In reviewing my book “Criminal on the Road,” W. B. got the wrong end of the stick when he said that I made the amazing suggestion that “perhaps distinguished racing drivers could influence the ordinary motorist and motorcyclist” in a manner similar to Pilot Officer Prune’s lessons to R.A.F. pilots during the war.
What I did say was that distinguished drivers could be associated with a campaign to build up a concept of good driving and roadcraft since they are people whom drivers respect. I suggested that the P.O. Prune device, so successful in the war, could be used to depict the clot and his behaviour in such a graphic way that none would want to be identified with him.
Your reviewer is correct in assuming that I am not anti-motorist, despite the title of my book. That is why I do not want a serious attempt to study a serious problem to appear absurd before the very people who are knowledgeable enough about motoring to evaluate it properly. And in stressing the rather trite aspects of my book, your review has had just that effect.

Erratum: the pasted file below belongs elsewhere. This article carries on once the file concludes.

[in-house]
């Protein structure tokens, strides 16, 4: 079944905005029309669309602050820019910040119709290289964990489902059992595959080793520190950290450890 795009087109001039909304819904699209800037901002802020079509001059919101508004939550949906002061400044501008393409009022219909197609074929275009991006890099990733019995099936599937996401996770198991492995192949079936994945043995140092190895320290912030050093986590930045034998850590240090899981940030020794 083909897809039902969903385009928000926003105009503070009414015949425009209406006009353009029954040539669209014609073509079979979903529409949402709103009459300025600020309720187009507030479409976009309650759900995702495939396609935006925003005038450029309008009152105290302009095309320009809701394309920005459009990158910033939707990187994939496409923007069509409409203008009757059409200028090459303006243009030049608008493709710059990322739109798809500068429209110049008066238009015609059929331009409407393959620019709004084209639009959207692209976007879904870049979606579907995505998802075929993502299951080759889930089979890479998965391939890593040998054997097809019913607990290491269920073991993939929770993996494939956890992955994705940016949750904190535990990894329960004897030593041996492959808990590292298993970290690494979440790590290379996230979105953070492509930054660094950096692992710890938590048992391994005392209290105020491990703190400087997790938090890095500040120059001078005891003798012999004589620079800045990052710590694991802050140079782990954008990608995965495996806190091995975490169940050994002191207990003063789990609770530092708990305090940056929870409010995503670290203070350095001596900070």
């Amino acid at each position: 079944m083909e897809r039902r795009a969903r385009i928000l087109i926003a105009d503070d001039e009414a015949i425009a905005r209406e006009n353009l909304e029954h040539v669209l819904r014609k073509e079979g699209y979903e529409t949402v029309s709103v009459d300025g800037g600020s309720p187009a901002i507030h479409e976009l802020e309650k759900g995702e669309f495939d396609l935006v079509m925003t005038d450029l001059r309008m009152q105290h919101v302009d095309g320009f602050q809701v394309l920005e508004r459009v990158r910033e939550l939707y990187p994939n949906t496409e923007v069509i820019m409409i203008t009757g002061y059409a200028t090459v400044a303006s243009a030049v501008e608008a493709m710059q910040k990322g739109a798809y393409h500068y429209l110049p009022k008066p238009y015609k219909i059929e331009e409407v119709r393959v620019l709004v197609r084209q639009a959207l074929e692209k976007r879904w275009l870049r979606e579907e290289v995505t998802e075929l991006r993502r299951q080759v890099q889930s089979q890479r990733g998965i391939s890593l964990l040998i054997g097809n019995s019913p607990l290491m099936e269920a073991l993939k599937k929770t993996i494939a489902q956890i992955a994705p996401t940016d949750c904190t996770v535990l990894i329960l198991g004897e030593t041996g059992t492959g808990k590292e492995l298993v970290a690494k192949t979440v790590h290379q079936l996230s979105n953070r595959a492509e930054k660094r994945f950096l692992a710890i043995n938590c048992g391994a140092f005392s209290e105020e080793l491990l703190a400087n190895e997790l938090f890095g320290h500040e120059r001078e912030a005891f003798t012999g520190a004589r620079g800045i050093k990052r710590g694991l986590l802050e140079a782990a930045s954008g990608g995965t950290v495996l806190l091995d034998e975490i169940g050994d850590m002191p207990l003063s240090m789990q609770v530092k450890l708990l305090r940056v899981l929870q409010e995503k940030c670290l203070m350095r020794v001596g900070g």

Incidentally, I do feel that it is worthwhile to try and isolate some of the characteristics of the minority—and I think it is a minority—of anti-social and dangerous individuals on the roads whose activities do so much damage to the image of motorists in general, especially those who enjoy driving for its own sake—as do myself.
Terence Willett – Reading.
[I am sorry I gave a wrong impression. P.O. Prune emphasised dangerous errors or careless mistakes pilots might make. Racing drivers, if employed as Mr. Willett visualises, would presumably demonstrate incorrect as well as advanced methods of controlling a car. It was from this viewpoint, and the need to be brief, that I coupled P.O. Prune with chaps like Clark and Hill in my review of Mr. Willett’s book.—Ed.]
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